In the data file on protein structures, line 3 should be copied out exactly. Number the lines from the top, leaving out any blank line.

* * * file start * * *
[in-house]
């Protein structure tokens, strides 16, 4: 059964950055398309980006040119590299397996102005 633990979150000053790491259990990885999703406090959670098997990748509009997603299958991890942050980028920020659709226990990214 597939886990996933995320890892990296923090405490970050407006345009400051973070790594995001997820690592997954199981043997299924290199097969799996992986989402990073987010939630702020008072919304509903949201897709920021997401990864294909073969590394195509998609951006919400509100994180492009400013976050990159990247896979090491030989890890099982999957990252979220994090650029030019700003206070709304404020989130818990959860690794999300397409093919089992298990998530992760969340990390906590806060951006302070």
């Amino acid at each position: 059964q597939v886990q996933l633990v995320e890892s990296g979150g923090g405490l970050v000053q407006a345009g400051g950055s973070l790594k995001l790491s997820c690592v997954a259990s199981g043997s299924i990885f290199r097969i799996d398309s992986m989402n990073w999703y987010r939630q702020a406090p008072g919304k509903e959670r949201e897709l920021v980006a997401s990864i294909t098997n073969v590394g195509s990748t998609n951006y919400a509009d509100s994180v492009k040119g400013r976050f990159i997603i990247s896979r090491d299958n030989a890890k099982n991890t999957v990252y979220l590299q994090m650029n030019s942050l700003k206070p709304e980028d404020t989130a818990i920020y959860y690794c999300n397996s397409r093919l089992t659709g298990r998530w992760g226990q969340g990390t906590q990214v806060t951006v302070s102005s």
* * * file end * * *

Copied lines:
């Amino acid at each position: 059964q597939v886990q996933l633990v995320e890892s990296g979150g923090g405490l970050v000053q407006a345009g400051g950055s973070l790594k995001l790491s997820c690592v997954a259990s199981g043997s299924i990885f290199r097969i799996d398309s992986m989402n990073w999703y987010r939630q702020a406090p008072g919304k509903e959670r949201e897709l920021v980006a997401s990864i294909t098997n073969v590394g195509s990748t998609n951006y919400a509009d509100s994180v492009k040119g400013r976050f990159i997603i990247s896979r090491d299958n030989a890890k099982n991890t999957v990252y979220l590299q994090m650029n030019s942050l700003k206070p709304e980028d404020t989130a818990i920020y959860y690794c999300n397996s397409r093919l089992t659709g298990r998530w992760g226990q969340g990390t906590q990214v806060t951006v302070s102005s």